(from https://www.alliedmarketresearch.com/images/bioinformatics-market-1.jpg )
I am more interested in reasons for failure to commercialize within the theoretical bioinformatics domain. And I believe the answer to this lies inside the bioinformatics community itself.
Importance of community and open-source
As it is often the case with academic research areas, bioinformatics has a strong, familiar and amicable community; it is a wonderful group to be a part of, encouraging, supportive, and responsive. But the commercial initiatives are generally not well-received here. The skepticism of the bioinformatics community towards commercial players is well-deserved – bioinformatics companies leverage on open-source development without contributing to it, close their source code from the public view and introduce licensing fees.
Such behavior of the companies, in my opinion, is a consequence of the lack of exposure of mostly academic bioinformatics founders to the world of scientific software engineering. Many carry a misconception that “commercial” means closed and with a license fee. And while licensing is a valid business model, in the field of theoretical bioinformatics, where our clients have a deep knowledge of the field, it does not fit well.
I am deeply convinced a different strategy is needed here – the code has to remain open-source, it has to gain the trust of the community, and the company has to contribute to the community before trying to leverage on it. If we examine the cases of the open-source community-contributed software, we will see that (a) it emerged from a commercial company, (b) it is maintained by the commercial company, and (c) it has a trust of the community. Just a few most popular examples: machine-learning library TensorFlow  (developed by Google), linux-based operating system CentOS  (developed by Red Hat), C++ library VTK  (developed by Kitware).
Business model based on an open-source software is not the most obvious one, but there are plenty of successful examples. My favorite in the field of scientific computing is Kitware. This is the company that provides key software libraries in the field of scientific visualization, and their software remains open-source. Such business model still has a component of a consultancy, as a lot of revenue comes from contractual research. But it is an example of commercialization that does not stand in the way of open science, but provides the means to maintain important contributions.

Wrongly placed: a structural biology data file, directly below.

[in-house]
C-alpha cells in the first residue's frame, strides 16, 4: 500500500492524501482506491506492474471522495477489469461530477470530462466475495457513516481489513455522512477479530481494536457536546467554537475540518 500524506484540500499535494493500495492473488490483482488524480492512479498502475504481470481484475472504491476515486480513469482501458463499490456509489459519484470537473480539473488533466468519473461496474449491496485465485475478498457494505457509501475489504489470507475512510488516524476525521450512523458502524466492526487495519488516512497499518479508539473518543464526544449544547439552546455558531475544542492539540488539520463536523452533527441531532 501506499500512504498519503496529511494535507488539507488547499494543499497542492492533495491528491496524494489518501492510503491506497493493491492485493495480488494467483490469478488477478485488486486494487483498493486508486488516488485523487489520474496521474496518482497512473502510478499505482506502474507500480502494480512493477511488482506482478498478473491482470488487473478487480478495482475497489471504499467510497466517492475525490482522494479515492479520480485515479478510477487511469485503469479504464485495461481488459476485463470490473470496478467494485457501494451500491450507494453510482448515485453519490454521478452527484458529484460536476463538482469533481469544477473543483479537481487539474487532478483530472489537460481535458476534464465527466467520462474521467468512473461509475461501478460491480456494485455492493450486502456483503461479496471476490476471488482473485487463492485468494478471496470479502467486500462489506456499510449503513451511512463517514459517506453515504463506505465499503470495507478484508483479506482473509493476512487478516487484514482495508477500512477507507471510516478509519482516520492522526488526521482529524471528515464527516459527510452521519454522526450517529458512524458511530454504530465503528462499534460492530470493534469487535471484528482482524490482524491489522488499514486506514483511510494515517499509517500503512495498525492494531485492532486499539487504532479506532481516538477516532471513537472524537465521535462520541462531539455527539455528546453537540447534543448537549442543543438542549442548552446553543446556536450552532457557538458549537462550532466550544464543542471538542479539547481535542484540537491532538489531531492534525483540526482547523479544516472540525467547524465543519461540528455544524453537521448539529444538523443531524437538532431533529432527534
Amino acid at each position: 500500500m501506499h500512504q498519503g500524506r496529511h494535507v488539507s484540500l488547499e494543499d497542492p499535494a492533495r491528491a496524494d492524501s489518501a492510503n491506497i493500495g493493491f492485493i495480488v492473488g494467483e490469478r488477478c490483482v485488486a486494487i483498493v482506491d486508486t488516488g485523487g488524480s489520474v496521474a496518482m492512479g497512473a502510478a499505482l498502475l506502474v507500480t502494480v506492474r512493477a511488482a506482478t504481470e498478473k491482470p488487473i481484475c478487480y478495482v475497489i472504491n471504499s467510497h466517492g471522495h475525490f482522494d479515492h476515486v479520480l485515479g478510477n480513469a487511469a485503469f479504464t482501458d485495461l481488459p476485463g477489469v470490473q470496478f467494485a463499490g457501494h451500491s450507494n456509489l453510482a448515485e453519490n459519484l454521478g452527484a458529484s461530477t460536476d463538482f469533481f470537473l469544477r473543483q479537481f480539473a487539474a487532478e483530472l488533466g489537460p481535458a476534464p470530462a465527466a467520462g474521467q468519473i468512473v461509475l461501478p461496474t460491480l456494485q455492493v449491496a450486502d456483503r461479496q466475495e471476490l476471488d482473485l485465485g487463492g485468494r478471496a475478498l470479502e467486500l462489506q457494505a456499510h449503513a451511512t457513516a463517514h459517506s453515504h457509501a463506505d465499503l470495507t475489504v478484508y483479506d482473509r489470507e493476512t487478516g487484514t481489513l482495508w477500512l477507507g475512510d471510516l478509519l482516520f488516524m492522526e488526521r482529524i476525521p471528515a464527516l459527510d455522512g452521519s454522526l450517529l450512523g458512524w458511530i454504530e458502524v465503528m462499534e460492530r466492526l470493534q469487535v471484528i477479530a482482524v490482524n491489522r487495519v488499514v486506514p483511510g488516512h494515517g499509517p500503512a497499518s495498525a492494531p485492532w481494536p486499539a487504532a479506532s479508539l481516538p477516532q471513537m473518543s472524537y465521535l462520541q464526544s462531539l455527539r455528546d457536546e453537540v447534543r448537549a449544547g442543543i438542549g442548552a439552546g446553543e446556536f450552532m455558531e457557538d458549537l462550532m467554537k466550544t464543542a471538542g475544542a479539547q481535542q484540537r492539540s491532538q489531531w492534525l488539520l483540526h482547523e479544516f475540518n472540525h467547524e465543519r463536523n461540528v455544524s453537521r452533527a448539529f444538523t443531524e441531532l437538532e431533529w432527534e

It is my deep belief and conviction that the best results can be achieved if academic and commercial bioinformatics recognize each other's strengths, and start working together towards the progression of bioinformatics into people's lives. I hope my post, if not convinced you of necessity, then at least de-demonized the commercialization in bioinformatics, and provided you a good overview of the role of commercialization in software progression. To me, moving from academic research into industrial settings was mainly motivated by a need for standardization, and a strong desire to “clean-up” and organize the code and/or the analysis, but lack of time to do so due to pressure to generate knowledge and publish papers. I am still a big fan of academic research, and I would like to stay as close to it as possible, but I believe that it is time for bioinformatics to start passing its relay to industrial partners, so that you - academics - can work on novel methodologies while we take the maintenance off your hands.
Thank you for reading.
I thank IDL’s community of freelance bioinformaticians (Patrick Grossmann, Matthias Stahl, Gregor Sturm, Manuel Belmadani, Philipp Zentner, Joel Sevinsky and Alvaro Sanchez) who helped me write this post.